“I’d come into work and settle down in front of the screen, to see the Word document in the corner, [which] would have [had] numbered tasks going ‘1, 2, 3, 4, 5’ were now [going] ‘2, 4, 7, 9, 12, 13, 14’ because so many clicks of the day had been changed or pulled. [It was] almost always because they were caught. We didn’t even need to ask why after a while. Newer [farmers] would always ask, because they didn’t know. And the answer was, ‘A company pulled out because they found out we were being used,’ and then on with work. During the day, managers would occasionally come through saying, ‘Delete all Facebook-likes-This-Company tasks,’ because they were just cut.”
Albert didn’t want to say how much he made, exactly, but Thailand click farmers can make several thousand a month, while Bangladeshi click farm workers make as little as $120 a year. Nobody deserves to be on the internet for 12 hours a day, at any price. But at least one of the American companies that hired Albert’s click farm sent someone by to check out the conditions.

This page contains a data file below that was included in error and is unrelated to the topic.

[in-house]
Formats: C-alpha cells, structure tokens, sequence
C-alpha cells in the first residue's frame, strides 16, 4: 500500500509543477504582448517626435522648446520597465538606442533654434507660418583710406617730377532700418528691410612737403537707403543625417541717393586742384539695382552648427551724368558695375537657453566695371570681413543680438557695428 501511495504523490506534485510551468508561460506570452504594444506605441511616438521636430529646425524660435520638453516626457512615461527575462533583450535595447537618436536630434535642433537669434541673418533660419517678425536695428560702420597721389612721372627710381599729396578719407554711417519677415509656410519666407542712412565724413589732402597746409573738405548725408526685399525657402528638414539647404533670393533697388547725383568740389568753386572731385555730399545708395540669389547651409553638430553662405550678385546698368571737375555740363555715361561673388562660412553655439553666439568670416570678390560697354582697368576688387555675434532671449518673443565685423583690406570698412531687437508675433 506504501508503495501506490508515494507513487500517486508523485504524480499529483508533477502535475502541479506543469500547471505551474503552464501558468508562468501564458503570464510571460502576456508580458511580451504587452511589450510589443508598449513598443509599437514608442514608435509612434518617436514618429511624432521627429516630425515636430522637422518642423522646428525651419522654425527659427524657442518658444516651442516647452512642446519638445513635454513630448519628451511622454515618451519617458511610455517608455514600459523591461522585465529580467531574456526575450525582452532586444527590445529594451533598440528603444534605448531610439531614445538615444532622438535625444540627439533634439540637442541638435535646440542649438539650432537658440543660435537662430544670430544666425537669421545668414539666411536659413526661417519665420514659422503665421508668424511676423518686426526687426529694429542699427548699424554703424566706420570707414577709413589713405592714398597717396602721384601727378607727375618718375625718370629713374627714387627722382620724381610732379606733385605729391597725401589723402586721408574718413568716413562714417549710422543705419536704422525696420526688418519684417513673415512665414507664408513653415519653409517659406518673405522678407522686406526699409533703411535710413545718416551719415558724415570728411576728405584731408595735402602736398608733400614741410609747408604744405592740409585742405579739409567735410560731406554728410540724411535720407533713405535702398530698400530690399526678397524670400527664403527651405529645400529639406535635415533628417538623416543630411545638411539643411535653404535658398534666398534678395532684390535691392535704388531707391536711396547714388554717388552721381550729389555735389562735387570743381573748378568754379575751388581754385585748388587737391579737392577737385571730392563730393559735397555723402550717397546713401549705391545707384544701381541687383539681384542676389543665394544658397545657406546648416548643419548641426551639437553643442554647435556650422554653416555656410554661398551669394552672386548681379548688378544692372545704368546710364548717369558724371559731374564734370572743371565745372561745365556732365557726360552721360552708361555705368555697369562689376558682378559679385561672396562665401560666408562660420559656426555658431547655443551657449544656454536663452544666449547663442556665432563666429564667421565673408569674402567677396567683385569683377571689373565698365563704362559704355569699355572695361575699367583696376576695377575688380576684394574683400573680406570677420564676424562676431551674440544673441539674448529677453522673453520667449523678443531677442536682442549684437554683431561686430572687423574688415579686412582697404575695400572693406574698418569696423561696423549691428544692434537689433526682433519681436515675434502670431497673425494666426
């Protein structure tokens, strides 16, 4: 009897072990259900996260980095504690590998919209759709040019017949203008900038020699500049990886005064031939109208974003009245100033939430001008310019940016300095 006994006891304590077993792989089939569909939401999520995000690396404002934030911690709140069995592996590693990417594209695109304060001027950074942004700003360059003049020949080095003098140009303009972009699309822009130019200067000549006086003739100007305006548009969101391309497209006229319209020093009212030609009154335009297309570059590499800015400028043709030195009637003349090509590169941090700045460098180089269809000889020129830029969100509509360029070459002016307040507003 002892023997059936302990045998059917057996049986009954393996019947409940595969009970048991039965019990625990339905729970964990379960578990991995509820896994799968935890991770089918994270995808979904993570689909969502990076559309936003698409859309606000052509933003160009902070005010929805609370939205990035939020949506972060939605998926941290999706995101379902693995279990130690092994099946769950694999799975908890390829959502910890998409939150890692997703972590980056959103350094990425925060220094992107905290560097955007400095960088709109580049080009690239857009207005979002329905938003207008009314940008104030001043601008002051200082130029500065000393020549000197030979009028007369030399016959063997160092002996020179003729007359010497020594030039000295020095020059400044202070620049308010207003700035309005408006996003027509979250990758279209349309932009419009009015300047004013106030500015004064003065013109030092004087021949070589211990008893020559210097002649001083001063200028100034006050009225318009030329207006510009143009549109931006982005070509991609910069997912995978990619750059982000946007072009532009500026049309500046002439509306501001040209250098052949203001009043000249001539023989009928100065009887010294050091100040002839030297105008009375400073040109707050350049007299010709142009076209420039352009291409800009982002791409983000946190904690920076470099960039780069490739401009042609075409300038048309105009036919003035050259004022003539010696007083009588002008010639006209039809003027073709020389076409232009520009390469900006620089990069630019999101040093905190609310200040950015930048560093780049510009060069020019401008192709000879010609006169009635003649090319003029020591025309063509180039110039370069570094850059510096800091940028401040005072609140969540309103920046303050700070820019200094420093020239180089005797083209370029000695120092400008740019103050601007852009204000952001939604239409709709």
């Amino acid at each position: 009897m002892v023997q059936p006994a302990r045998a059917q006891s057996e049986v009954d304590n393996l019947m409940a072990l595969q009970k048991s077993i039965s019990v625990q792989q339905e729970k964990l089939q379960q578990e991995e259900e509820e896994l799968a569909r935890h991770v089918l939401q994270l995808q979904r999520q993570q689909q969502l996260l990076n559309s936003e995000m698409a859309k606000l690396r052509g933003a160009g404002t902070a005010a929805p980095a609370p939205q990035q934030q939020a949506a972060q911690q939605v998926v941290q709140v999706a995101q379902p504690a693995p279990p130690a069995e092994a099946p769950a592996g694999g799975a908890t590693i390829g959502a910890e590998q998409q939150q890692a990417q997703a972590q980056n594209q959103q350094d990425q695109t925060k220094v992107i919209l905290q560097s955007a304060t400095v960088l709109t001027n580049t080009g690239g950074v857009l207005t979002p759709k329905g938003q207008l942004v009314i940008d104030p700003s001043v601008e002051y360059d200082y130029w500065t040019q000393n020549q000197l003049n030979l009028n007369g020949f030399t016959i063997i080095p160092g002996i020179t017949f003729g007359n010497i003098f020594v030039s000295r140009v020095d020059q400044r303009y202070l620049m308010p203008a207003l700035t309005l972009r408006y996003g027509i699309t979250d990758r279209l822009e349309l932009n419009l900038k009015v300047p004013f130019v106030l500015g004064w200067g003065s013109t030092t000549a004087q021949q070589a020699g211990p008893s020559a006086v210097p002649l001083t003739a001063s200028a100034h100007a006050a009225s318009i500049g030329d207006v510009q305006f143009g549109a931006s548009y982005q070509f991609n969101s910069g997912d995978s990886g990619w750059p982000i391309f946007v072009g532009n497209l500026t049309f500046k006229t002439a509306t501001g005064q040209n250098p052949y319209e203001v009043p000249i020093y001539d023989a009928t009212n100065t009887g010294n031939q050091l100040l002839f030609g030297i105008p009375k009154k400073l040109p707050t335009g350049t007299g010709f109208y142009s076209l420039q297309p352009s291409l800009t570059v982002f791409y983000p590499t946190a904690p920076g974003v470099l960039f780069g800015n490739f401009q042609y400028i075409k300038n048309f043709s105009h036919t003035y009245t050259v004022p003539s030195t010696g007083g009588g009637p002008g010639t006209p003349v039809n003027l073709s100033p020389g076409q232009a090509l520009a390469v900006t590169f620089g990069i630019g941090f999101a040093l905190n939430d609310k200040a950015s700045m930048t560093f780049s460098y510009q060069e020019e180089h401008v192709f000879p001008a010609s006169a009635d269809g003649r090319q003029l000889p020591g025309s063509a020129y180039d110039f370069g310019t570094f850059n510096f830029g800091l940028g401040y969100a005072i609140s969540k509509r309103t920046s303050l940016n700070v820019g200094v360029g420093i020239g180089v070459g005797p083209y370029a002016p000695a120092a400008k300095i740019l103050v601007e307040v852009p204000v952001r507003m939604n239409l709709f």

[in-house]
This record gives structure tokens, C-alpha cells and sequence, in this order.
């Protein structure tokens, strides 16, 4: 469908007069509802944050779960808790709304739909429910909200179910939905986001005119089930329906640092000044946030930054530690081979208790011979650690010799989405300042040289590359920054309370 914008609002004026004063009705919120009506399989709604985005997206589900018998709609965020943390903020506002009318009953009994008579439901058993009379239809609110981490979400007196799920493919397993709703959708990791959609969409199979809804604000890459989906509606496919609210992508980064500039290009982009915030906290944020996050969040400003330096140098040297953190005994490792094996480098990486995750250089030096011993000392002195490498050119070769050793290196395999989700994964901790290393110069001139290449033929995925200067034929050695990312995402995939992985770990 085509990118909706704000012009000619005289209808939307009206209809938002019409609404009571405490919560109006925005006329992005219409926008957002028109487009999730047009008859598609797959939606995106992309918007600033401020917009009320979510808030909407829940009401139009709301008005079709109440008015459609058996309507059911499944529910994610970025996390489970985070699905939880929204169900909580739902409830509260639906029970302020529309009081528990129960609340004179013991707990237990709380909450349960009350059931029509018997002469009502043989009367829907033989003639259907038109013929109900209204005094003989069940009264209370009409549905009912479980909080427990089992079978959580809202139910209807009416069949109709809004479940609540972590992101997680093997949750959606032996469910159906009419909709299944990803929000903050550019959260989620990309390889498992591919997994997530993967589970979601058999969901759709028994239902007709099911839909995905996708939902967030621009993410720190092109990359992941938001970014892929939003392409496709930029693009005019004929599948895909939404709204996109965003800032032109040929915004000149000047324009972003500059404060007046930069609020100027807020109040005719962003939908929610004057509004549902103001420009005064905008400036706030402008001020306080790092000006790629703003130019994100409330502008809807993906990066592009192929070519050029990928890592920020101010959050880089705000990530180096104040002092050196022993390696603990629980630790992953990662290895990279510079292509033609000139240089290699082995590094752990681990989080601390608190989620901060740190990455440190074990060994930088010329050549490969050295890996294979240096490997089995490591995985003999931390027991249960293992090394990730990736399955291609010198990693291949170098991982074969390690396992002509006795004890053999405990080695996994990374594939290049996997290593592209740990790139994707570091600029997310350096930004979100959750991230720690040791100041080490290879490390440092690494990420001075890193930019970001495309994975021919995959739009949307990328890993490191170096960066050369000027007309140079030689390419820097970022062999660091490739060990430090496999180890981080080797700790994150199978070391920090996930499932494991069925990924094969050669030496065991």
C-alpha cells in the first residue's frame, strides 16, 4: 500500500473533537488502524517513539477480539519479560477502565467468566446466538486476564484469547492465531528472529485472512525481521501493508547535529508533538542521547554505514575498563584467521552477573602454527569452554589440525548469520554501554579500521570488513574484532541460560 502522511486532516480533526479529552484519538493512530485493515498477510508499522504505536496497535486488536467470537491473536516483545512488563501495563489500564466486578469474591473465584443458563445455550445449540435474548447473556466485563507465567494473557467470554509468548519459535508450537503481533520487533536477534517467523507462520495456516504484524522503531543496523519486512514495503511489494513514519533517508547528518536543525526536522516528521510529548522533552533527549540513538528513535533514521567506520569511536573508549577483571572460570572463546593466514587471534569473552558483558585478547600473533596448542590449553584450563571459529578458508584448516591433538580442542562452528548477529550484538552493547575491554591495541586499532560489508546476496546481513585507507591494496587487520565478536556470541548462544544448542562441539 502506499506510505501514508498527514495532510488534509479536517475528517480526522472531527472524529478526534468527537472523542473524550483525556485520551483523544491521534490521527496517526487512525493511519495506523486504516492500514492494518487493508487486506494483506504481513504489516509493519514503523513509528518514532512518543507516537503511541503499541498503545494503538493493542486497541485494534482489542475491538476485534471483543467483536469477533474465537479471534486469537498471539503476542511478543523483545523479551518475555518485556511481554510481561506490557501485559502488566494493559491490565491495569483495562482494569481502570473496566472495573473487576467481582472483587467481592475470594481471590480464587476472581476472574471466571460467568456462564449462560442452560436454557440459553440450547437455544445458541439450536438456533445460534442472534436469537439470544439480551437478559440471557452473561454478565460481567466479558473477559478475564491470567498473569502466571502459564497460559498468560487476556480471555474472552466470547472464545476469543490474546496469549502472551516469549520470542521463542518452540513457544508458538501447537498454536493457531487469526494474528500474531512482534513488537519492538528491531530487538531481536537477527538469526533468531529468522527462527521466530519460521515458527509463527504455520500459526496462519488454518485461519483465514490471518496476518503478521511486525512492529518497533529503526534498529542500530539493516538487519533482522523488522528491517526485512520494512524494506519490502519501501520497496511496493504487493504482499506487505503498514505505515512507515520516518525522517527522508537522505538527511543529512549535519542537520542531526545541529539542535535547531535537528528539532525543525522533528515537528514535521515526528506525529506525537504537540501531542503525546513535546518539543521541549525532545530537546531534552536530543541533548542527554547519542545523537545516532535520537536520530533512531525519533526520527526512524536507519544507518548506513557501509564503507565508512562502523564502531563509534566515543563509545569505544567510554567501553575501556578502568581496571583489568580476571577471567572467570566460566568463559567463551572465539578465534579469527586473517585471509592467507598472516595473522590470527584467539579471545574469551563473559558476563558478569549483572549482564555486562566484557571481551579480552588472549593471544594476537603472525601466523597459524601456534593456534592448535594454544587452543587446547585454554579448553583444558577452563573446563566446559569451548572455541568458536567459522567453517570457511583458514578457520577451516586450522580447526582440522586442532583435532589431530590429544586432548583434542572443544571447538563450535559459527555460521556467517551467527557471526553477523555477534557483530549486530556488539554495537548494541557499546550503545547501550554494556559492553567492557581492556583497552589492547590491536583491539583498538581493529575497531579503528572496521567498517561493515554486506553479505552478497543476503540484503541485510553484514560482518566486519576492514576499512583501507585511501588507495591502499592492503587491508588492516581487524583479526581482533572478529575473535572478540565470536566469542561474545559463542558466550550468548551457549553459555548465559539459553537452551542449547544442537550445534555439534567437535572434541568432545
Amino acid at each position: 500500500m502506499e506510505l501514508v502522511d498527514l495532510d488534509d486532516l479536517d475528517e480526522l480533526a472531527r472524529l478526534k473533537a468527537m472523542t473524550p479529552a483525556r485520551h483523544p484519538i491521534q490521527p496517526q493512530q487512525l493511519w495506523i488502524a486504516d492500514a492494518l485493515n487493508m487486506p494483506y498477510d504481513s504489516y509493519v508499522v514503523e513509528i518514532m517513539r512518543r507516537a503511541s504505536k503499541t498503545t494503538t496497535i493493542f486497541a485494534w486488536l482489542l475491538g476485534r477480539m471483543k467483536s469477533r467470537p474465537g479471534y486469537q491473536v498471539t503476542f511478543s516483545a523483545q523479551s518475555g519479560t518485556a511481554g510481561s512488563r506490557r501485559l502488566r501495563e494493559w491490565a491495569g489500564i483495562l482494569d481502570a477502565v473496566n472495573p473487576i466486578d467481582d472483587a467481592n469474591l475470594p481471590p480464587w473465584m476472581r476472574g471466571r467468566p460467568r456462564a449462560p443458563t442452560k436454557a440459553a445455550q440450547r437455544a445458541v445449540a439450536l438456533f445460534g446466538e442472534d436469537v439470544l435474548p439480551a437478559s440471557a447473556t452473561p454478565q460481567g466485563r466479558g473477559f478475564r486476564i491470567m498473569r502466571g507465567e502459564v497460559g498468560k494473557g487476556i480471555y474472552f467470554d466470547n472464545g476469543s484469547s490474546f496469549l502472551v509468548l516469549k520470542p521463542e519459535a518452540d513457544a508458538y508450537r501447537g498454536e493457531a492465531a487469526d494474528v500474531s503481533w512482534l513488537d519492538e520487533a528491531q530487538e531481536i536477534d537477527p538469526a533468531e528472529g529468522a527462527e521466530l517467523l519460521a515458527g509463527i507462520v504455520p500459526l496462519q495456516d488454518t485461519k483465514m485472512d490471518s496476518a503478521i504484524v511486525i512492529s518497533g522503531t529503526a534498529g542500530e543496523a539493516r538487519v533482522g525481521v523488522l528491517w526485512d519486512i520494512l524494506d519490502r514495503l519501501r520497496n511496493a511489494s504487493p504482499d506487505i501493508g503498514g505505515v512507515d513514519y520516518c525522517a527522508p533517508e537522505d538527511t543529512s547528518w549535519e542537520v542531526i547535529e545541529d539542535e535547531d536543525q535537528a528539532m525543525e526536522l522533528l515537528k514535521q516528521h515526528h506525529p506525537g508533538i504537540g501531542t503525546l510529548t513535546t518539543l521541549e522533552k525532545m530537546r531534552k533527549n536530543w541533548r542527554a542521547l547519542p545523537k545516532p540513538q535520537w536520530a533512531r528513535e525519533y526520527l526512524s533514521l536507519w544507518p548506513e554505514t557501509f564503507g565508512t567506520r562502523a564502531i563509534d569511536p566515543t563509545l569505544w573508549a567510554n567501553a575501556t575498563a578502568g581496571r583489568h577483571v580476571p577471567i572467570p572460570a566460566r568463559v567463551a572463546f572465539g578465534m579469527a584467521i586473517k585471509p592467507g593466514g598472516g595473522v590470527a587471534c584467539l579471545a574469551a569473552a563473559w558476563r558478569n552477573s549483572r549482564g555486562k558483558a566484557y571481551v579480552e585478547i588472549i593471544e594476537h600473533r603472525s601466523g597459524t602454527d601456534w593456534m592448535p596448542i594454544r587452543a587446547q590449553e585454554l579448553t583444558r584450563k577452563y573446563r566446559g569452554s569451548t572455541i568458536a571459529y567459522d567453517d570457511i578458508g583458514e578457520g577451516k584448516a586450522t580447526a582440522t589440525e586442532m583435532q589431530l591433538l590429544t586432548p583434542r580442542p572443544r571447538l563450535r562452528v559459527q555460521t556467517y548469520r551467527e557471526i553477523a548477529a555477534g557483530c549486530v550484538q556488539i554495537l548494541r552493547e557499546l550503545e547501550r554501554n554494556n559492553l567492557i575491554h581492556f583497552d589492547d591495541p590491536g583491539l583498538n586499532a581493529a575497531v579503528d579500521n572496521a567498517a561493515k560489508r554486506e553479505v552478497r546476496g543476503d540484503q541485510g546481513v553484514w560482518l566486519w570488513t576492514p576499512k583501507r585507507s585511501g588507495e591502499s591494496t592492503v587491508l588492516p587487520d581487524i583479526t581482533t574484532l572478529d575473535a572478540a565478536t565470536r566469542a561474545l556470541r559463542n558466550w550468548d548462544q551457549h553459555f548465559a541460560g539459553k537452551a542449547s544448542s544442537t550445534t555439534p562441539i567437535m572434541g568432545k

“I think he was a scout from a company to see what it was really like. It’s not the prettiest building, but it is hot. Instead of asking why it was hot (indoors, Philippine summer with thousands of computers overheating), he complimented us on how fast we were typing. I think that’s how he saw a happy worker — by how fast we were typing.” Hey, you know, some people see the glass as half full, some see it as overflowing with human sorrow. “That’s also how negative our jobs were. We knew we weren’t liked, but another company sent somebody to see what the conditions were like. You do that for sweatshops.”
Albert himself doesn’t think these places are sweatshops. While he has moved on to a newer, better, healthier career, he still doesn’t think there’s anything morally wrong with his old job. He’s frustrated when American companies pull their money at any hint of click farming. “You get upset, because you were duped into fake popularity. But for us, that’s food money we lost. We’ve seen the stories. People on Facebook are happy because they found out some company was using fake users to drive up numbers, but from our view, you’re cheering that we don’t get paid.”
Well damn, we never thought we’d feel bad for cheering on authenticity. Thanks, internet.
Real talk for a second, people upgrade their graphics cards and storage a lot, but often forget about their fan until it’s too late. Try upgrading with a Corsair Air Series.